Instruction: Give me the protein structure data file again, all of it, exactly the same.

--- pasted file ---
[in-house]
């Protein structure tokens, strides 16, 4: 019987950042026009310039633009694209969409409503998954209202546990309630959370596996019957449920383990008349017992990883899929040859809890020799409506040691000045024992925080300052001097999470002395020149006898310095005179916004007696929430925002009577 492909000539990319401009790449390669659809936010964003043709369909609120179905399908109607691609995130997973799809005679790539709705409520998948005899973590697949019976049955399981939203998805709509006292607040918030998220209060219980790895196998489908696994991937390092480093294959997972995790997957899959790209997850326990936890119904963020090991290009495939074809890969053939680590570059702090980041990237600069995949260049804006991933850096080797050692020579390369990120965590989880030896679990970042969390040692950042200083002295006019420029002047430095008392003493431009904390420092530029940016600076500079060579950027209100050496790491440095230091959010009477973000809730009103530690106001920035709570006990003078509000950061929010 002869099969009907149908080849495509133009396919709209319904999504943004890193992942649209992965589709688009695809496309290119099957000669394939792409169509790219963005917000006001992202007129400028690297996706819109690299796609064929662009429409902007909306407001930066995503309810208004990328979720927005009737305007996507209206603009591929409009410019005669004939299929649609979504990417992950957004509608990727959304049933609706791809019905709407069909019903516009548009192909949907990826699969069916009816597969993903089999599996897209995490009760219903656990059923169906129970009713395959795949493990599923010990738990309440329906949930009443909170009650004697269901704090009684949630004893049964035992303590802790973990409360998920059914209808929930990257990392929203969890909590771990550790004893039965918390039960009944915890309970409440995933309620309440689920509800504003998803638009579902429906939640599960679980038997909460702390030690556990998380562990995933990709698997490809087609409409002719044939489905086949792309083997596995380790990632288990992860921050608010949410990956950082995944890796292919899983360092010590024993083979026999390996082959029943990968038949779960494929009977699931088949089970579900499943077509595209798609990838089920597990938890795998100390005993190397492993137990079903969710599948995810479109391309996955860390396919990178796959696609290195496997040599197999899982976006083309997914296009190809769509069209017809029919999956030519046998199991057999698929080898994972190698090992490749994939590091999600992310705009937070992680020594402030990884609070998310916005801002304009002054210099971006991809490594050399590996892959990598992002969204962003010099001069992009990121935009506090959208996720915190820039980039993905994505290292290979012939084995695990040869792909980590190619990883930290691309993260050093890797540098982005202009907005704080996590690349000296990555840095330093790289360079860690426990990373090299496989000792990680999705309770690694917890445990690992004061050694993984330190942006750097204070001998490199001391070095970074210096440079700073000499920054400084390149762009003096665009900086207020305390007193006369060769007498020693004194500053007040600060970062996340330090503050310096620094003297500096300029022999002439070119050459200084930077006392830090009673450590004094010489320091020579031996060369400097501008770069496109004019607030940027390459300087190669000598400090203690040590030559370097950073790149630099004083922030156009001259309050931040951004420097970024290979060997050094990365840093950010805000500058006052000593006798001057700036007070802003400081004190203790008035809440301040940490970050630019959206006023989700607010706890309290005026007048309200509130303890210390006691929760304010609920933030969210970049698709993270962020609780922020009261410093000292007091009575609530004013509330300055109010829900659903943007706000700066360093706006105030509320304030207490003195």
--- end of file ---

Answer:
[in-house]
């Protein structure tokens, strides 16, 4: 019987950042026009310039633009694209969409409503998954209202546990309630959370596996019957449920383990008349017992990883899929040859809890020799409506040691000045024992925080300052001097999470002395020149006898310095005179916004007696929430925002009577 492909000539990319401009790449390669659809936010964003043709369909609120179905399908109607691609995130997973799809005679790539709705409520998948005899973590697949019976049955399981939203998805709509006292607040918030998220209060219980790895196998489908696994991937390092480093294959997972995790997957899959790209997850326990936890119904963020090991290009495939074809890969053939680590570059702090980041990237600069995949260049804006991933850096080797050692020579390369990120965590989880030896679990970042969390040692950042200083002295006019420029002047430095008392003493431009904390420092530029940016600076500079060579950027209100050496790491440095230091959010009477973000809730009103530690106001920035709570006990003078509000950061929010 002869099969009907149908080849495509133009396919709209319904999504943004890193992942649209992965589709688009695809496309290119099957000669394939792409169509790219963005917000006001992202007129400028690297996706819109690299796609064929662009429409902007909306407001930066995503309810208004990328979720927005009737305007996507209206603009591929409009410019005669004939299929649609979504990417992950957004509608990727959304049933609706791809019905709407069909019903516009548009192909949907990826699969069916009816597969993903089999599996897209995490009760219903656990059923169906129970009713395959795949493990599923010990738990309440329906949930009443909170009650004697269901704090009684949630004893049964035992303590802790973990409360998920059914209808929930990257990392929203969890909590771990550790004893039965918390039960009944915890309970409440995933309620309440689920509800504003998803638009579902429906939640599960679980038997909460702390030690556990998380562990995933990709698997490809087609409409002719044939489905086949792309083997596995380790990632288990992860921050608010949410990956950082995944890796292919899983360092010590024993083979026999390996082959029943990968038949779960494929009977699931088949089970579900499943077509595209798609990838089920597990938890795998100390005993190397492993137990079903969710599948995810479109391309996955860390396919990178796959696609290195496997040599197999899982976006083309997914296009190809769509069209017809029919999956030519046998199991057999698929080898994972190698090992490749994939590091999600992310705009937070992680020594402030990884609070998310916005801002304009002054210099971006991809490594050399590996892959990598992002969204962003010099001069992009990121935009506090959208996720915190820039980039993905994505290292290979012939084995695990040869792909980590190619990883930290691309993260050093890797540098982005202009907005704080996590690349000296990555840095330093790289360079860690426990990373090299496989000792990680999705309770690694917890445990690992004061050694993984330190942006750097204070001998490199001391070095970074210096440079700073000499920054400084390149762009003096665009900086207020305390007193006369060769007498020693004194500053007040600060970062996340330090503050310096620094003297500096300029022999002439070119050459200084930077006392830090009673450590004094010489320091020579031996060369400097501008770069496109004019607030940027390459300087190669000598400090203690040590030559370097950073790149630099004083922030156009001259309050931040951004420097970024290979060997050094990365840093950010805000500058006052000593006798001057700036007070802003400081004190203790008035809440301040940490970050630019959206006023989700607010706890309290005026007048309200509130303890210390006691929760304010609920933030969210970049698709993270962020609780922020009261410093000292007091009575609530004013509330300055109010829900659903943007706000700066360093706006105030509320304030207490003195």